The central city of Shreveport is home to several radio stations, particularly KWKH and KEEL. The three commercial television outlets for the metropolis are KSLA (CBS), founded in 1954; KTBS-TV (ABC), founded in 1955; and KTAL-TV, which arrived in Shreveport in September 1961 as the NBC station. KTBS was an NBC station, with occasional ABC programs, from 1955–1961, when it switched affiliation to ABC. KTAL, formerly known as KCMC of Texarkana, was a CBS outlet prior to conversion to NBC, when it began to cover Shreveport as well as Texarkana.
|The Local AccuWeather Channel
KTBS 24 Hour News
|KTBS, Inc. (Wray Famiy)|
|6.1 (15)||KTAL-TV||NBC||Nexstar Media Group|
|This TV||Gray Television|
|21.1 (21)||KPXJ||The CW||21.2||Me-TV||KTBS, Inc.|
|PBS KidsCreate||Louisiana Public Broadcasting|
|33.1 (34)||KMSS-TV||Fox||Marshall Broadcasting Group(operated by Nexstar Media Group)|
|40||KADO-CD||Religious Ind.||Word of Life Ministries|
|42||K42FE-D||3ABN||Three Angels Broadcasting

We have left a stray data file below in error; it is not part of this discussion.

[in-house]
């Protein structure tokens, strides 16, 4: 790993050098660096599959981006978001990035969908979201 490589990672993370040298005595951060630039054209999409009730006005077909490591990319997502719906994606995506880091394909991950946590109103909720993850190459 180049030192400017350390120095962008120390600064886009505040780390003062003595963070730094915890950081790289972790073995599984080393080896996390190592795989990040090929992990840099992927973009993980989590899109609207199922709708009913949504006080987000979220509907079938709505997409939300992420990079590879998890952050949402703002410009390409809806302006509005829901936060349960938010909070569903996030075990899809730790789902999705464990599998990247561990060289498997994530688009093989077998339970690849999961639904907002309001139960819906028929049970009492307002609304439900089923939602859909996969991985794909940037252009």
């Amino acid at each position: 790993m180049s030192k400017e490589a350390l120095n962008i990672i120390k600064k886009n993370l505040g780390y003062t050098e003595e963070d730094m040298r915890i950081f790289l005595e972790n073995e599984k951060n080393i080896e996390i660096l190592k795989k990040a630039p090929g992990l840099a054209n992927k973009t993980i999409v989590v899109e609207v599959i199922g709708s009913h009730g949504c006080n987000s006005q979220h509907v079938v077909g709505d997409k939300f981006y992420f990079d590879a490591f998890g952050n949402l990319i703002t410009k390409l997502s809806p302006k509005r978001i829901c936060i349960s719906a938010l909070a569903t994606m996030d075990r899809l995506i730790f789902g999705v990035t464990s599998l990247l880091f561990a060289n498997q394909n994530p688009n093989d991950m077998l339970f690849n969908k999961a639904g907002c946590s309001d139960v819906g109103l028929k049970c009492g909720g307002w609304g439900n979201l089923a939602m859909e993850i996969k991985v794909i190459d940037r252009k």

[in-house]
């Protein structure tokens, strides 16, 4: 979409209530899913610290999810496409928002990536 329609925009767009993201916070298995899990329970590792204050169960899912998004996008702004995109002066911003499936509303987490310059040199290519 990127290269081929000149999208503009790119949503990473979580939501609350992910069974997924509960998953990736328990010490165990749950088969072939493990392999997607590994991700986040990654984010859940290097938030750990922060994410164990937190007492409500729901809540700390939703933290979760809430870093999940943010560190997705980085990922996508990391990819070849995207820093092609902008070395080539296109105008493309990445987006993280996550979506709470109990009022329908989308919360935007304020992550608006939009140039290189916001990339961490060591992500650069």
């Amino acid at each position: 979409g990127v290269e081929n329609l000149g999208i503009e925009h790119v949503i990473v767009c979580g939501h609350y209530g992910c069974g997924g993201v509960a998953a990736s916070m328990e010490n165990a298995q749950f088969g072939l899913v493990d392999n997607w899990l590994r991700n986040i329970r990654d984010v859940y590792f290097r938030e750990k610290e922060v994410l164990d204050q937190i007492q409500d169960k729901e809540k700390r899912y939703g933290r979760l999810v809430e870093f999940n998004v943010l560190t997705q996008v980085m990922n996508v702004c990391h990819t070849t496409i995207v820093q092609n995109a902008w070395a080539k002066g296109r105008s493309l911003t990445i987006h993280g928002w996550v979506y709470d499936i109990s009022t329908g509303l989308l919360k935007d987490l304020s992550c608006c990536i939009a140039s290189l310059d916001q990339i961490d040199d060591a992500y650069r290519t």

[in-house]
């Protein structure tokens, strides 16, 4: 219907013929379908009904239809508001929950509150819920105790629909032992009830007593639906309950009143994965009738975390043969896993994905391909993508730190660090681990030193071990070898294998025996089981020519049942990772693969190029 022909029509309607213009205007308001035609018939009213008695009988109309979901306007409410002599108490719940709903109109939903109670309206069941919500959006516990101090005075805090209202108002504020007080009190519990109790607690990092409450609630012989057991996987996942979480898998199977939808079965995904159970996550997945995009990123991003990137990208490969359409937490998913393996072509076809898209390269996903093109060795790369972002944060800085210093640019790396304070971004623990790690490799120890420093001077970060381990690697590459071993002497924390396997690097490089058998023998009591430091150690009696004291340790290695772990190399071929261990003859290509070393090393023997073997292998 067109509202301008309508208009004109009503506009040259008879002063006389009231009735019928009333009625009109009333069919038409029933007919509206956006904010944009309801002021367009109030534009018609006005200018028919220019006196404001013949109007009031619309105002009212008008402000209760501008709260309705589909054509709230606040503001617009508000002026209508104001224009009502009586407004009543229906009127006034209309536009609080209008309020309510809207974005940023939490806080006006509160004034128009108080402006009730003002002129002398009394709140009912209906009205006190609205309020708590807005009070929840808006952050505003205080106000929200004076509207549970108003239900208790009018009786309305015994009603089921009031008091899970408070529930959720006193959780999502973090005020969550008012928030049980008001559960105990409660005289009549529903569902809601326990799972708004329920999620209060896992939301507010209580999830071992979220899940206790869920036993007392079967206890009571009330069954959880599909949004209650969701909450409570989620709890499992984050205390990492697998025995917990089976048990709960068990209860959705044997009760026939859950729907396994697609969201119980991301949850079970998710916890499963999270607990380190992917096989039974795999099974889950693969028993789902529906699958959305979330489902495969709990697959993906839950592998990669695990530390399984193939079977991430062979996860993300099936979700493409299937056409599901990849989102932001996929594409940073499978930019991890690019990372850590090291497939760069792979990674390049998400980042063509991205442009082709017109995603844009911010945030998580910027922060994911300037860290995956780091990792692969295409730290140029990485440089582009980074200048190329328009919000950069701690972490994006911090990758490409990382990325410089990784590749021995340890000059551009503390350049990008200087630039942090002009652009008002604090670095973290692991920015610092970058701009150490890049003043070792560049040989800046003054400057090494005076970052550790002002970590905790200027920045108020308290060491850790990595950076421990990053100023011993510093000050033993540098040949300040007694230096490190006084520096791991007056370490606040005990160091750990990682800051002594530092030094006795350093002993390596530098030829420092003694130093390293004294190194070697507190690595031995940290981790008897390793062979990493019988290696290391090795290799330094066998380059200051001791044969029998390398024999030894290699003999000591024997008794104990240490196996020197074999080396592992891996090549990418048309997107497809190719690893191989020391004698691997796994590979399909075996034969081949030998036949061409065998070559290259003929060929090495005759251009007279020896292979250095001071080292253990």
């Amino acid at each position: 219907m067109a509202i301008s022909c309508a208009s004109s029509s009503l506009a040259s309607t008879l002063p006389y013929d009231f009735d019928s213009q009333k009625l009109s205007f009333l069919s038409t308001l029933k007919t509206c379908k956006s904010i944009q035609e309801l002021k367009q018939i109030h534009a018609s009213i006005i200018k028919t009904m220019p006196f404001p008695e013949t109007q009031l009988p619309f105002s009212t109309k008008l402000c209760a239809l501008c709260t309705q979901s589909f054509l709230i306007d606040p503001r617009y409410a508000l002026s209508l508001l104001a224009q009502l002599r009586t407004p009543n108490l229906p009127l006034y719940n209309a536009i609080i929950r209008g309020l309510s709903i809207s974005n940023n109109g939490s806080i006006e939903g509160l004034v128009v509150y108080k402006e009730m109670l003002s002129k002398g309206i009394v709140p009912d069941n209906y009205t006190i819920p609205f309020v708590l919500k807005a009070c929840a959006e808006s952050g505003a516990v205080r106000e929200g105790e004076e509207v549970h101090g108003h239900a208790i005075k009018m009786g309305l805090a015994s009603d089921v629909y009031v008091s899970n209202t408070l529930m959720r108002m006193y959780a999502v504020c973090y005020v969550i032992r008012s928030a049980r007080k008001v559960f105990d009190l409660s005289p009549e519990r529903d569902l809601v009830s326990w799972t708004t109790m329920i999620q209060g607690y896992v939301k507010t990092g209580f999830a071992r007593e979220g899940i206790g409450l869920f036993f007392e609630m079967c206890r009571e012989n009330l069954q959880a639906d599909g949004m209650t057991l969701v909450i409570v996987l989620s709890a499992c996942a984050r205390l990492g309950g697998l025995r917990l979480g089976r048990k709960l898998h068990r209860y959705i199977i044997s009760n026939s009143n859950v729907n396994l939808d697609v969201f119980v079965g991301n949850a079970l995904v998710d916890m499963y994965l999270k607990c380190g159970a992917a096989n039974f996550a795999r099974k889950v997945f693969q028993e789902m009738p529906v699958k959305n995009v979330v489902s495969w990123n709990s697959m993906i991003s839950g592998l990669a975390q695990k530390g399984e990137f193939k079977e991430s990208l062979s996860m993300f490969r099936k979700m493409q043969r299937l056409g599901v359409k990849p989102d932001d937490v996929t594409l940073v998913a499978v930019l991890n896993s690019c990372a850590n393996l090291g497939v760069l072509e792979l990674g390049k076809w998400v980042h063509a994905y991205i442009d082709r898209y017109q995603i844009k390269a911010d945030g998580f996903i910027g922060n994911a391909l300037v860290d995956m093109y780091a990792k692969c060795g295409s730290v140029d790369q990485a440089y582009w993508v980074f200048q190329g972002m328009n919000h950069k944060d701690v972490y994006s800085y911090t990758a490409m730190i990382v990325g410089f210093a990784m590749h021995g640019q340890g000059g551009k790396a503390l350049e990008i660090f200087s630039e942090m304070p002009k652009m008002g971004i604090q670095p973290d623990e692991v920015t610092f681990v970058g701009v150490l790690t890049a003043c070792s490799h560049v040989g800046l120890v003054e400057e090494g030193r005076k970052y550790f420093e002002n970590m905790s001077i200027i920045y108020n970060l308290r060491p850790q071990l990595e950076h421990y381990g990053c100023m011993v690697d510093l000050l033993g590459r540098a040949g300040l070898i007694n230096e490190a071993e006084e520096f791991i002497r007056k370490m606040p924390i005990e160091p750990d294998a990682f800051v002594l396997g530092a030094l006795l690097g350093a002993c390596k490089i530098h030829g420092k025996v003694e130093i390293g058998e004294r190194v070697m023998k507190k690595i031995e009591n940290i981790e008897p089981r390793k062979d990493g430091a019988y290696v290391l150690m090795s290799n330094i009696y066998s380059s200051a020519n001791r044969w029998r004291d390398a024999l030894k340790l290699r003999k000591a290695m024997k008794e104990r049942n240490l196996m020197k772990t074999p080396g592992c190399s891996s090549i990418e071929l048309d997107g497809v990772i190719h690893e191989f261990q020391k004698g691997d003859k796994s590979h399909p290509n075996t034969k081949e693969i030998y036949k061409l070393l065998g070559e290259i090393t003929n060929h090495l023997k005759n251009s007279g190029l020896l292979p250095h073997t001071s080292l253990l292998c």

|45.1 (44)||KSHV-TV||MyNetworkTV||White Knight Broadcasting(operated by Nexstar Media Group)|
|59||W59GO||TBN||Trinity Broadcasting Network|
|950||KRRP||Praise 950||Gospel Music||Maria Hobbs, Administratrix of Estate of Frank Van Dyke Hobb, Southeast Ark-La-Tex|
|980||KOKA||Black Gospel||Alpha Media|
|1070||KBCL||Contemporary Christian||Barnabus Center Ministries|
|1130||KWKH||1130 The Tiger||Sports/Talk||Townsquare Media|
|1240||KASO||Classic Hits||Greenwood Acres Baptist Church|
|1300||KSYB||Black Gospel||Amistad Radio Group|
|1340||KRMD (AM)||100.7 The Ticket||Sports/Talk||Cumulus Media|
|1450||KNOC||95.9 Kix Country||Classic country||Elite Radio Group, Southeast Ark-La-Tex|
|1460||KTKC (AM)||Red de Radio Amistad||Spanish Christian||Houston Christian Broadcasters, Inc.|
|1480||KIOU||Black Gospel||Wilkins Communications|
|1590||KGAS||Southern Gospel||Hanszen Broadcasting Group|
|89.9||KDAQ||Classical||Red River Radio|
|91.3||KSCL||College Rock/Various Genres||Centenary College|